Fifty years ago, on June 16, 1966, in Greenwood, Mississippi, Student Nonviolent Coordinating Committee (SNCC) Chair Kwame Ture, then known as Stokely Carmichael, addressed a crowd of youthful demonstrators and the media covering the militant March Against Fear and forcefully re-echoed our millennial and generational demand for “Black Power.”
I talked to a future repatriate, my comrade Dr. Chris Zamani, about his recent trip to South Africa in search of a homeland and a place for him to stick his flag. I talked to him about some of the factors that he has to consider in order to prepare to make that move. He has a very interesting outlook on history and life that is driving his decision to want to leave the U.S., and I wanted to share this ongoing conversation that we have been having with each other for the last few years. Check out Dr. Zamani in his own words ...
Dedon Kamathi, a former Black Panther and Central Committee member of the All African Peoples Revolutionary Party, passed away at the end of August after suffering a stroke. I first spoke with Dedon way back in the 1980s when I was arranging to bring Kwame Ture (Stokely Carmichael) to speak in my then hometown of Honolulu, Hawaii. Dedon was one of the first revolutionary Black internationalists I was to get to know and work with, and his loss hit me hard.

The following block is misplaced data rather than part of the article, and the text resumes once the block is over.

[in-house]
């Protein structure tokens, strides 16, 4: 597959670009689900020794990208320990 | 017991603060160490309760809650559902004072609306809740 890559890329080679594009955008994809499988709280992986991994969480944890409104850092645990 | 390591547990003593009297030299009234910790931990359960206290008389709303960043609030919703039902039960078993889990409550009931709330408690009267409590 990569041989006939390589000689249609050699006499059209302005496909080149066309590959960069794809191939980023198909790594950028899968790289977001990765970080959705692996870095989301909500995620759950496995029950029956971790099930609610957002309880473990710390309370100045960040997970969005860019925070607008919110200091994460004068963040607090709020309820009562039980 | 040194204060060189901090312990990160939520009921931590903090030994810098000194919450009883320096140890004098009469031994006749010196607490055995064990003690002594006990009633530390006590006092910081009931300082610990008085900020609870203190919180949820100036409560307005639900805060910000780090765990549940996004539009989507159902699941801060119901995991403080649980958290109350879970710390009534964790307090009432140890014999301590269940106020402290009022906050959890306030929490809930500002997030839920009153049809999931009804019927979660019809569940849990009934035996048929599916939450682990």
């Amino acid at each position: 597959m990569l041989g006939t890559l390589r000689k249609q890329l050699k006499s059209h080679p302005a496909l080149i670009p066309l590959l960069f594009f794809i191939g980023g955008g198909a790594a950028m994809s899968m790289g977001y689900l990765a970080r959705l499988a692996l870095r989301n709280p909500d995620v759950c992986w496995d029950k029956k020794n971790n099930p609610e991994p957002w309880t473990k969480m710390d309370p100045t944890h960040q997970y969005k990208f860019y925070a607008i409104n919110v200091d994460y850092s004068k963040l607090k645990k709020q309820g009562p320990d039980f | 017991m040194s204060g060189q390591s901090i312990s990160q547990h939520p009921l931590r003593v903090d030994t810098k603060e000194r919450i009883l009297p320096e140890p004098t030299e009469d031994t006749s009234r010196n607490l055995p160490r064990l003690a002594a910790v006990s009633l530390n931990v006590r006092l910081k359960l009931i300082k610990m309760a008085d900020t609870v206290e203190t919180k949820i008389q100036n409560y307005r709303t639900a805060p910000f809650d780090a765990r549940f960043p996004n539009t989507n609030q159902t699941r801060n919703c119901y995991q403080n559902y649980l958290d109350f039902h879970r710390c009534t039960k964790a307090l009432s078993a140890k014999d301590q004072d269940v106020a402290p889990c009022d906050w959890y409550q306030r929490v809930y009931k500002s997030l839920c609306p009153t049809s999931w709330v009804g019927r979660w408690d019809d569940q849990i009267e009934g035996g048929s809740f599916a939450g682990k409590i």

Just five days after the signing of the Voting Rights Act of 1965, the Watts Rebellion erupted, lasting several days. Today urban rebellion remains a key element in the struggle of the African American people against national oppression and economic exploitation. Since 2012, with the vigilante killing of Trayvon Martin and the resultant acquittal of George Zimmerman, a rising consciousness and intolerance for racism has been rapidly accelerating.
Margaret Stroud Block, long time civil rights activist, passed away June 20 in Cleveland, Mississippi, where she was born and raised. She lectured at universities and organizations throughout the U.S., particularly in the eastern part of the country, on civil rights and current education policies. Margaret was a dear friend. We met each other in the mid-‘80s when Proposition J was proposed.
Representatives at the forefront of the movements for Black lives and racial justice took a historic trip to Palestine in early January to connect with activists living under Israeli occupation. Black journalists, artists and organizers representing Ferguson, Black Lives Matter, Black Youth Project 100 (BYP100) and more have joined the Dream Defenders for a 10-day trip to the occupied Palestinian Territories and Israel.
I’ve finally seen “Selma” and can report it is a proper civil rights movie. By that I mean it takes few chances either thematically or aesthetically. The icons remain intact and the movement free from revisionist recriminations. This cautious strategy is understandable in a risk-averse Hollywood. Although boxed in by those kinds of commercial expectations, “Selma” delivers even more than it should.